What Is a Ponytail Facelift and Do You Need One?

If you’ve ever pulled your hair up at the crown of your head and noticed the tightening effect it had on your skin, you’ve, in essence, given yourself a natural ponytail facelift. While the definition of a “ponytail facelift” varies across experts, it generally defines a minimally invasive procedure, the results of which mimic the way your face looks when your hair is slicked into a high and tight ponytail. We talked with experts to get a better understanding of this trending procedure.

What is a ponytail facelift?

You may be surprised to learn that a ponytail facelift is not a medical term or a new concept. “It is a marketing term,” explains Scottsdale, AZ plastic surgeon Bryan W. Gawley, MD. “A ponytail facelift is a form of facelift which will give you a similar result as if you are drawing your hair upwards tightly in a ponytail fashion, thereby drawing your face skin as vertically as possible,” says New York facial plastic surgeon John Kang, MD. The process of achieving a ponytail facelift may ultimately mean slightly different things to different surgeons. However, the technical Ponytail Facelift Technique, trademarked by Dr. Chia Chi Kao, involves small incisions behind the ears within the hair, through which doctors perform a minimally-invasive lift.

Who is a good candidate for a ponytail facelift?

“This type of facial rejuvenation is ideally suited for patients with minimal or no significant lower facial and neck skin laxity and those that simply need more volume or lift in the upper face, cheeks, eyelids and brow area,” says Dr. Gawley. “It is not appropriate for older patients or those patients with a significant amount of laxity in the jowl or neck skin.” Encino, CA plastic surgeon George Sanders, MD, notes that if a patient suffers from severe jowling and neck laxity, they would benefit more from a traditional facelift.

Additionally, Dr. Kang notes that a ponytail facelift “really benefits patients with wide profile faces” by preventing them from looking windblown. “Very often, classic jaw and neck lifts can lend a windblown look as the vector of the pull is more oblique and backward rather than direct vertical pull,” says Dr. Kang. “Just sit in front of a mirror and use fingers to pull more backward (classic approach) versus upward (ponytail approach) and see which approach benefits you more.”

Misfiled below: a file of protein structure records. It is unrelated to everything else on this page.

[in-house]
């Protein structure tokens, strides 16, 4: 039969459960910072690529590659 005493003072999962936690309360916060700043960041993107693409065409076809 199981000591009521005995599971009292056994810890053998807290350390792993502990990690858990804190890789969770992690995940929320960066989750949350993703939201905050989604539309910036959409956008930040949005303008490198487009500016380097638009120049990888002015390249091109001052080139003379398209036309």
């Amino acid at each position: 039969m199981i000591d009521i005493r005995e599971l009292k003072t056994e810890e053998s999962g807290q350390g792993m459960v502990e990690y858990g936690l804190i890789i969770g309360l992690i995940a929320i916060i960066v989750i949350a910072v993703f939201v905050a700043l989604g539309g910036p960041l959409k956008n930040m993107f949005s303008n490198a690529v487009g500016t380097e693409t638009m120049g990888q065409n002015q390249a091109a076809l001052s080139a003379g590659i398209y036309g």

What makes it different from a regular facelift?

With a ponytail facelift, the greatest improvement is seen in the midface, explains Dr. Kang. “If the main issue is jowling and neck laxity, the patient will be a better candidate for classic jaw and neck [procedures] through a periauricular incision approach or composite (combined) approach, which is my preference,” he adds.

Dr. Sanders notes that the ponytail facelift lacks the flexibility of a traditional facelift. However, it’s a great procedure to consider for younger patients with minimal issues.

What are the benefits of a ponytail facelift?

If well-performed, the benefits of a ponytail facelift include a shorter recovery time, a refreshed, natural look, no visible scars and long-lasting results.

What is the recovery like?

According to Dr. Kang, recovery generally lasts for about a week, which is half of the time that a classic jaw and neck approach would keep you down. Dr. Sanders says you’ll likely experience face swelling and some bruising after surgery.

How long do the results last?

While it varies a bit from patient to patient, results tend to last a while. “When you are performing true midface lift through ponytail approach, you must pass through zygomatic arch at the level of the bone of the cheekbone, and by this definition, you are in the deep plane and pulling up all the attached skin with the deep plane lift,” explains Dr. Kang. “Deep plane lift always provides longest holding power.”

According to Dr. Gawley, since this approach is usually taken for “patients with mild or minimal amounts of skin laxity, the results will potentially last about five to 10 years. But it really depends on the amount of volume loss, laxity and skin damage that an individual patient has.”

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